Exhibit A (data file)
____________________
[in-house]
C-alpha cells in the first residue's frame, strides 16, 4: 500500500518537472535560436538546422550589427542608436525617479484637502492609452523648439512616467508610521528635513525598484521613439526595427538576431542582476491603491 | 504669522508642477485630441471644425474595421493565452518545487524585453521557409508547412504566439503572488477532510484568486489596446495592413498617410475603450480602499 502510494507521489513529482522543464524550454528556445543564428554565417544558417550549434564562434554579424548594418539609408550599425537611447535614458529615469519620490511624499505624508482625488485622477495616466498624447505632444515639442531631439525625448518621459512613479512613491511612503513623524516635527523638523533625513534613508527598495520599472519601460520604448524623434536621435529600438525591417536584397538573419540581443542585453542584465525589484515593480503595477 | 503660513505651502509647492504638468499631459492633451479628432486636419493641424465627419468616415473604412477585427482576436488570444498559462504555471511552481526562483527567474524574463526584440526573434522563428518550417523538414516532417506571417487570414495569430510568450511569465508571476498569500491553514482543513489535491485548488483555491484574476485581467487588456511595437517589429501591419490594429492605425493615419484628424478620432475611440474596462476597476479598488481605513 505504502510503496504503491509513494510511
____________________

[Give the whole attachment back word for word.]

[in-house]
C-alpha cells in the first residue's frame, strides 16, 4: 500500500518537472535560436538546422550589427542608436525617479484637502492609452523648439512616467508610521528635513525598484521613439526595427538576431542582476491603491 | 504669522508642477485630441471644425474595421493565452518545487524585453521557409508547412504566439503572488477532510484568486489596446495592413498617410475603450480602499 502510494507521489513529482522543464524550454528556445543564428554565417544558417550549434564562434554579424548594418539609408550599425537611447535614458529615469519620490511624499505624508482625488485622477495616466498624447505632444515639442531631439525625448518621459512613479512613491511612503513623524516635527523638523533625513534613508527598495520599472519601460520604448524623434536621435529600438525591417536584397538573419540581443542585453542584465525589484515593480503595477 | 503660513505651502509647492504638468499631459492633451479628432486636419493641424465627419468616415473604412477585427482576436488570444498559462504555471511552481526562483527567474524574463526584440526573434522563428518550417523538414516532417506571417487570414495569430510568450511569465508571476498569500491553514482543513489535491485548488483555491484574476485581467487588456511595437517589429501591419490594429492605425493615419484628424478620432475611440474596462476597476479598488481605513 505504502510503496504503491509513494510511